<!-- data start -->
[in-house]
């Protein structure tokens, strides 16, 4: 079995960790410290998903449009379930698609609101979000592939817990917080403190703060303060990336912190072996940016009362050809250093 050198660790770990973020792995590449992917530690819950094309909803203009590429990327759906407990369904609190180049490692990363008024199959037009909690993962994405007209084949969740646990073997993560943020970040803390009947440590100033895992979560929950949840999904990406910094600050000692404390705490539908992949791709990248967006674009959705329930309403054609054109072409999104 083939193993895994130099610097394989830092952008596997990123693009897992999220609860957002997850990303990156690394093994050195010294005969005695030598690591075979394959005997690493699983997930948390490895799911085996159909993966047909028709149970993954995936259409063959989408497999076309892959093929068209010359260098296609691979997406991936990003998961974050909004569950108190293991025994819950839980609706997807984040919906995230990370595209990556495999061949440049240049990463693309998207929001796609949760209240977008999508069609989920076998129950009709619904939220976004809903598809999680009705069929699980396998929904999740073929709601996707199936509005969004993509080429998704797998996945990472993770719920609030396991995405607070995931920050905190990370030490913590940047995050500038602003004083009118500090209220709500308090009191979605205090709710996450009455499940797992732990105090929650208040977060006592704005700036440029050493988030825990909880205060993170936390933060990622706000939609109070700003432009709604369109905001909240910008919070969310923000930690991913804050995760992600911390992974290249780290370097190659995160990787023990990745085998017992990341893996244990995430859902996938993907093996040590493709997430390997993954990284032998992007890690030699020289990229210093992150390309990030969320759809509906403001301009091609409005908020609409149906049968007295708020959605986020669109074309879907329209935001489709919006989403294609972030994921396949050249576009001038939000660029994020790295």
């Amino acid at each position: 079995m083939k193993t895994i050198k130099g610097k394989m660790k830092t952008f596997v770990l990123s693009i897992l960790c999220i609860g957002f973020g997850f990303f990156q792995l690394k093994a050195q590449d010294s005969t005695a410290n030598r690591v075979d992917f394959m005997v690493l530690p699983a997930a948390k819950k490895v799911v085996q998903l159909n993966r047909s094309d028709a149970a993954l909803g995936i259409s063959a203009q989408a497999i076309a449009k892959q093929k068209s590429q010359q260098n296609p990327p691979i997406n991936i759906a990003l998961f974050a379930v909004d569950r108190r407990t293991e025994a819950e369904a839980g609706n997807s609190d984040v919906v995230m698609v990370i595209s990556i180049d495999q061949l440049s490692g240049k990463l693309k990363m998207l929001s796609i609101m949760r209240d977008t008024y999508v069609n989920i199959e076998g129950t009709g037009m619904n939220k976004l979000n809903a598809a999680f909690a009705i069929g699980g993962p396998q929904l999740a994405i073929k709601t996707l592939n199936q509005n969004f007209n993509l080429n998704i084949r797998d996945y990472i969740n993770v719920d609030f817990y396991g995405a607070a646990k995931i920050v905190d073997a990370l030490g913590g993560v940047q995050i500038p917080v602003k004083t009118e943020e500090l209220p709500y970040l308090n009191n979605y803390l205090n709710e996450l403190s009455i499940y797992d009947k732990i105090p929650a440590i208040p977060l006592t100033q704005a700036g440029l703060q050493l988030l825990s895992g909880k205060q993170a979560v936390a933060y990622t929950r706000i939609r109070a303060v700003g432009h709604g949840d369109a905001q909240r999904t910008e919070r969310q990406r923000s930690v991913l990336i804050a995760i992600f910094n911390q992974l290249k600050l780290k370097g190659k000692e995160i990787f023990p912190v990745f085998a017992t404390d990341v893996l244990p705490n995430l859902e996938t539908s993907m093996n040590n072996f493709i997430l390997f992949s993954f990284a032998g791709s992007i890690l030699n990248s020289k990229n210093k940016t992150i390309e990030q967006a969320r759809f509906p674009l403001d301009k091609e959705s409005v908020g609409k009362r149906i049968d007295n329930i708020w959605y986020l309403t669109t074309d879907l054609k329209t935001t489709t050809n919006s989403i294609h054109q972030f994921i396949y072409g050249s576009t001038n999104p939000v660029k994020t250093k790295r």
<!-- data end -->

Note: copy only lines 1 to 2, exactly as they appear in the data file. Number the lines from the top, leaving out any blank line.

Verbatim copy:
[in-house]
């Protein structure tokens, strides 16, 4: 079995960790410290998903449009379930698609609101979000592939817990917080403190703060303060990336912190072996940016009362050809250093 050198660790770990973020792995590449992917530690819950094309909803203009590429990327759906407990369904609190180049490692990363008024199959037009909690993962994405007209084949969740646990073997993560943020970040803390009947440590100033895992979560929950949840999904990406910094600050000692404390705490539908992949791709990248967006674009959705329930309403054609054109072409999104 083939193993895994130099610097394989830092952008596997990123693009897992999220609860957002997850990303990156690394093994050195010294005969005695030598690591075979394959005997690493699983997930948390490895799911085996159909993966047909028709149970993954995936259409063959989408497999076309892959093929068209010359260098296609691979997406991936990003998961974050909004569950108190293991025994819950839980609706997807984040919906995230990370595209990556495999061949440049240049990463693309998207929001796609949760209240977008999508069609989920076998129950009709619904939220976004809903598809999680009705069929699980396998929904999740073929709601996707199936509005969004993509080429998704797998996945990472993770719920609030396991995405607070995931920050905190990370030490913590940047995050500038602003004083009118500090209220709500308090009191979605205090709710996450009455499940797992732990105090929650208040977060006592704005700036440029050493988030825990909880205060993170936390933060990622706000939609109070700003432009709604369109905001909240910008919070969310923000930690991913804050995760992600911390992974290249780290370097190659995160990787023990990745085998017992990341893996244990995430859902996938993907093996040590493709997430390997993954990284032998992007890690030699020289990229210093992150390309990030969320759809509906403001301009091609409005908020609409149906049968007295708020959605986020669109074309879907329209935001489709919006989403294609972030994921396949050249576009001038939000660029994020790295």